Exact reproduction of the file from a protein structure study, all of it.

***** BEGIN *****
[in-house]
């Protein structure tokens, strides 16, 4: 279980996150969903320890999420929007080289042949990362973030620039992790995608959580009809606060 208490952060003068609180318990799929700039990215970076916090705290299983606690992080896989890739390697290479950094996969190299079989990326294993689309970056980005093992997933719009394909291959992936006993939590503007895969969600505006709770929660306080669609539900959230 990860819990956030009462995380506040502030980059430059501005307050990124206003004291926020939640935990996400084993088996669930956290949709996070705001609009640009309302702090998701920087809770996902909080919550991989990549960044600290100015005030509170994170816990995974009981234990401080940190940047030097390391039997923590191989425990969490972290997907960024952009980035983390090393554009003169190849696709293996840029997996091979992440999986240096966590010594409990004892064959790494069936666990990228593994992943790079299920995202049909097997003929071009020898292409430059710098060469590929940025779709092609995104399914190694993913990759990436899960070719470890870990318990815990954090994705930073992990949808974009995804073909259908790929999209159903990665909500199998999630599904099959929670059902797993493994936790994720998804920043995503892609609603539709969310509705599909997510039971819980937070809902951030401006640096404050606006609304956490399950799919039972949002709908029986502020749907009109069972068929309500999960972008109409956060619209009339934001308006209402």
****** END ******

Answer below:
[in-house]
């Protein structure tokens, strides 16, 4: 279980996150969903320890999420929007080289042949990362973030620039992790995608959580009809606060 208490952060003068609180318990799929700039990215970076916090705290299983606690992080896989890739390697290479950094996969190299079989990326294993689309970056980005093992997933719009394909291959992936006993939590503007895969969600505006709770929660306080669609539900959230 990860819990956030009462995380506040502030980059430059501005307050990124206003004291926020939640935990996400084993088996669930956290949709996070705001609009640009309302702090998701920087809770996902909080919550991989990549960044600290100015005030509170994170816990995974009981234990401080940190940047030097390391039997923590191989425990969490972290997907960024952009980035983390090393554009003169190849696709293996840029997996091979992440999986240096966590010594409990004892064959790494069936666990990228593994992943790079299920995202049909097997003929071009020898292409430059710098060469590929940025779709092609995104399914190694993913990759990436899960070719470890870990318990815990954090994705930073992990949808974009995804073909259908790929999209159903990665909500199998999630599904099959929670059902797993493994936790994720998804920043995503892609609603539709969310509705599909997510039971819980937070809902951030401006640096404050606006609304956490399950799919039972949002709908029986502020749907009109069972068929309500999960972008109409956060619209009339934001308006209402």